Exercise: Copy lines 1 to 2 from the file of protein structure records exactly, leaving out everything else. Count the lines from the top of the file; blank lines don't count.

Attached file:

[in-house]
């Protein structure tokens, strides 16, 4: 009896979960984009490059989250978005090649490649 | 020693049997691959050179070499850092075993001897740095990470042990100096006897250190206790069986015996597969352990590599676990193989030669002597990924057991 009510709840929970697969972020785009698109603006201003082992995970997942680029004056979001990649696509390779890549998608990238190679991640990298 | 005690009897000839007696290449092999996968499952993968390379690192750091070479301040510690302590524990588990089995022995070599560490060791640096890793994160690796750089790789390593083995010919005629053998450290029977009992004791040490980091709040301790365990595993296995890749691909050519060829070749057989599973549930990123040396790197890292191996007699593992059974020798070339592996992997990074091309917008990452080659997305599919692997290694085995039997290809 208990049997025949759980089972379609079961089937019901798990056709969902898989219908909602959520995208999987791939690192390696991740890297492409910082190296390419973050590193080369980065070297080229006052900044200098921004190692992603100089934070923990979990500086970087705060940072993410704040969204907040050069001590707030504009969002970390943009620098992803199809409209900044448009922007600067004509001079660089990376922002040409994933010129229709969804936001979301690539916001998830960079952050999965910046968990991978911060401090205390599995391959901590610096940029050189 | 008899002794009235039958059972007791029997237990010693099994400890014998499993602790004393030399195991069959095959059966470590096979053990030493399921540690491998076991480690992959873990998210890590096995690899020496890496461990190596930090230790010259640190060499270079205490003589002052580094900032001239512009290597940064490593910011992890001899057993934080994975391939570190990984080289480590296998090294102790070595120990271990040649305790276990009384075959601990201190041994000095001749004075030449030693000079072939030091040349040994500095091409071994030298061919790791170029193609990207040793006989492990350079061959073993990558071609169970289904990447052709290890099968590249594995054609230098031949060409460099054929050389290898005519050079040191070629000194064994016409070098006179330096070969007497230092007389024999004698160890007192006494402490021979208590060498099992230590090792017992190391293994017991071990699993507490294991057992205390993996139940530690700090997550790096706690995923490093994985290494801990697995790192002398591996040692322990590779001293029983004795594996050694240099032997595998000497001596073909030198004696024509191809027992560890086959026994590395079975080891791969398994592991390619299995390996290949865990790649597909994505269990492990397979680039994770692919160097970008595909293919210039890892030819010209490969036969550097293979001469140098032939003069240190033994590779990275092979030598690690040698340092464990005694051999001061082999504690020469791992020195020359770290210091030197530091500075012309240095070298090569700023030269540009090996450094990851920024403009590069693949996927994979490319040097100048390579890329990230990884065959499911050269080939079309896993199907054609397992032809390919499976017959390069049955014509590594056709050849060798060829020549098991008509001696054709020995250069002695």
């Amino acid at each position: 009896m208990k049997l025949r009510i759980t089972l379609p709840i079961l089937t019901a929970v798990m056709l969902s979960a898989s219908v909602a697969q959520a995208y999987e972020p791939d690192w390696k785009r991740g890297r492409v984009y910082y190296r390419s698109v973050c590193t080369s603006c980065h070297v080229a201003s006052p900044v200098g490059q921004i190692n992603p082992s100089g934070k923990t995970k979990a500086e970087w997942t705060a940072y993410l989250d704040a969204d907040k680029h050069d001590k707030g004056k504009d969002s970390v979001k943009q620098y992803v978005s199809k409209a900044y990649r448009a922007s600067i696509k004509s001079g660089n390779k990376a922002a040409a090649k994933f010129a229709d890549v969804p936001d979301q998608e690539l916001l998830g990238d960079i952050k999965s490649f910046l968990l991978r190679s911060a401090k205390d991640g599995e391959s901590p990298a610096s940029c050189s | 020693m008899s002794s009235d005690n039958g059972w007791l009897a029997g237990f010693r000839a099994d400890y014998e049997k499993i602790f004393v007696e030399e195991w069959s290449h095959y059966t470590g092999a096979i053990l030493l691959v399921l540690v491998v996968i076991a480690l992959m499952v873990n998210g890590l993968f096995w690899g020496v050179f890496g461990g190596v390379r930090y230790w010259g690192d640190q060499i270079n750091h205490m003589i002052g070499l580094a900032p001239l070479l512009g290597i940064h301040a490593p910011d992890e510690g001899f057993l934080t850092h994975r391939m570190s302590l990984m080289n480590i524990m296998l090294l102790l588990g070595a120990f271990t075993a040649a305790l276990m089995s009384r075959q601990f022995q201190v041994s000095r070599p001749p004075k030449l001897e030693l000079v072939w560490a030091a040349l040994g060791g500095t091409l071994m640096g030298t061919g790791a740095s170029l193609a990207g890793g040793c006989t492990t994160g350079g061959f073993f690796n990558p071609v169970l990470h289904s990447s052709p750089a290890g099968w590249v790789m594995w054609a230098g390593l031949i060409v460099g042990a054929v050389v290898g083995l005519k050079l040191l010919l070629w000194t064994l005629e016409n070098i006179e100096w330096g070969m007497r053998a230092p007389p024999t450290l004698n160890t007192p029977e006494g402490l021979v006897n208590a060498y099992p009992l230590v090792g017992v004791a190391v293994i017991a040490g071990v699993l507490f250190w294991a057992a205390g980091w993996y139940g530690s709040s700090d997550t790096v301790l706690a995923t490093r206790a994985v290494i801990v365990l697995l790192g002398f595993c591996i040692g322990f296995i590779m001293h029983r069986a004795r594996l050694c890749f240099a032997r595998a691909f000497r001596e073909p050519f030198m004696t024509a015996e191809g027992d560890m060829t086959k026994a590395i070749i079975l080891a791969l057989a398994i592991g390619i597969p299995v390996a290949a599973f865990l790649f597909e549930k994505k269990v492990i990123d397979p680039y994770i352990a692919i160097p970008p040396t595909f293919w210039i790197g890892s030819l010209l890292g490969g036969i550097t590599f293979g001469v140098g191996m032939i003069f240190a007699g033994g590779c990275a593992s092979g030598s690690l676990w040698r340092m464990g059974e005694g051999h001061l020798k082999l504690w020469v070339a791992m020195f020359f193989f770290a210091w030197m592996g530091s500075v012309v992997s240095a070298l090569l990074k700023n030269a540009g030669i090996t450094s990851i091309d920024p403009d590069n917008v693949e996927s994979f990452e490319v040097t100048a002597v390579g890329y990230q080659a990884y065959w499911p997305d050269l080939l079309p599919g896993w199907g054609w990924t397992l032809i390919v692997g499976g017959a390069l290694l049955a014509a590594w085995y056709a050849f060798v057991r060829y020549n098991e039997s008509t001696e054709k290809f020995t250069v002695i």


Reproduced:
[in-house]
């Protein structure tokens, strides 16, 4: 009896979960984009490059989250978005090649490649 | 020693049997691959050179070499850092075993001897740095990470042990100096006897250190206790069986015996597969352990590599676990193989030669002597990924057991 009510709840929970697969972020785009698109603006201003082992995970997942680029004056979001990649696509390779890549998608990238190679991640990298 | 005690009897000839007696290449092999996968499952993968390379690192750091070479301040510690302590524990588990089995022995070599560490060791640096890793994160690796750089790789390593083995010919005629053998450290029977009992004791040490980091709040301790365990595993296995890749691909050519060829070749057989599973549930990123040396790197890292191996007699593992059974020798070339592996992997990074091309917008990452080659997305599919692997290694085995039997290809 208990049997025949759980089972379609079961089937019901798990056709969902898989219908909602959520995208999987791939690192390696991740890297492409910082190296390419973050590193080369980065070297080229006052900044200098921004190692992603100089934070923990979990500086970087705060940072993410704040969204907040050069001590707030504009969002970390943009620098992803199809409209900044448009922007600067004509001079660089990376922002040409994933010129229709969804936001979301690539916001998830960079952050999965910046968990991978911060401090205390599995391959901590610096940029050189 | 008899002794009235039958059972007791029997237990010693099994400890014998499993602790004393030399195991069959095959059966470590096979053990030493399921540690491998076991480690992959873990998210890590096995690899020496890496461990190596930090230790010259640190060499270079205490003589002052580094900032001239512009290597940064490593910011992890001899057993934080994975391939570190990984080289480590296998090294102790070595120990271990040649305790276990009384075959601990201190041994000095001749004075030449030693000079072939030091040349040994500095091409071994030298061919790791170029193609990207040793006989492990350079061959073993990558071609169970289904990447052709290890099968590249594995054609230098031949060409460099054929050389290898005519050079040191070629000194064994016409070098006179330096070969007497230092007389024999004698160890007192006494402490021979208590060498099992230590090792017992190391293994017991071990699993507490294991057992205390993996139940530690700090997550790096706690995923490093994985290494801990697995790192002398591996040692322990590779001293029983004795594996050694240099032997595998000497001596073909030198004696024509191809027992560890086959026994590395079975080891791969398994592991390619299995390996290949865990790649597909994505269990492990397979680039994770692919160097970008595909293919210039890892030819010209490969036969550097293979001469140098032939003069240190033994590779990275092979030598690690040698340092464990005694051999001061082999504690020469791992020195020359770290210091030197530091500075012309240095070298090569700023030269540009090996450094990851920024403009590069693949996927994979490319040097100048390579890329990230990884065959499911050269080939079309896993199907054609397992032809390919499976017959390069049955014509590594056709050849060798060829020549098991008509001696054709020995250069002695």